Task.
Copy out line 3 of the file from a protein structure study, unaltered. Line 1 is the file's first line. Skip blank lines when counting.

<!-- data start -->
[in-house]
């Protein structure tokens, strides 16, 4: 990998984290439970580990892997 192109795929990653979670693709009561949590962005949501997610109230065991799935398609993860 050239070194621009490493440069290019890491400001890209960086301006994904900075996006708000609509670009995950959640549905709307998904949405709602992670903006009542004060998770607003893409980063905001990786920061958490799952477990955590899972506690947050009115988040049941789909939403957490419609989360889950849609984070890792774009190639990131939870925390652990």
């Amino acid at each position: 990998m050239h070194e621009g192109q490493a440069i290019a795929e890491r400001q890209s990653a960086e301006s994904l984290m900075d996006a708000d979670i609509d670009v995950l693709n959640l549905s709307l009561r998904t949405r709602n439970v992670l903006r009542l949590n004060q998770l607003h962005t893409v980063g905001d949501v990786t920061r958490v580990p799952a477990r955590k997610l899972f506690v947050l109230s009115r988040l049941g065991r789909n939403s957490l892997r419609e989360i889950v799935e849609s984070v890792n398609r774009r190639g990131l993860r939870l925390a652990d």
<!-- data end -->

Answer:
């Amino acid at each position: 990998m050239h070194e621009g192109q490493a440069i290019a795929e890491r400001q890209s990653a960086e301006s994904l984290m900075d996006a708000d979670i609509d670009v995950l693709n959640l549905s709307l009561r998904t949405r709602n439970v992670l903006r009542l949590n004060q998770l607003h962005t893409v980063g905001d949501v990786t920061r958490v580990p799952a477990r955590k997610l899972f506690v947050l109230s009115r988040l049941g065991r789909n939403s957490l892997r419609e989360i889950v799935e849609s984070v890792n398609r774009r190639g990131l993860r939870l925390a652990d």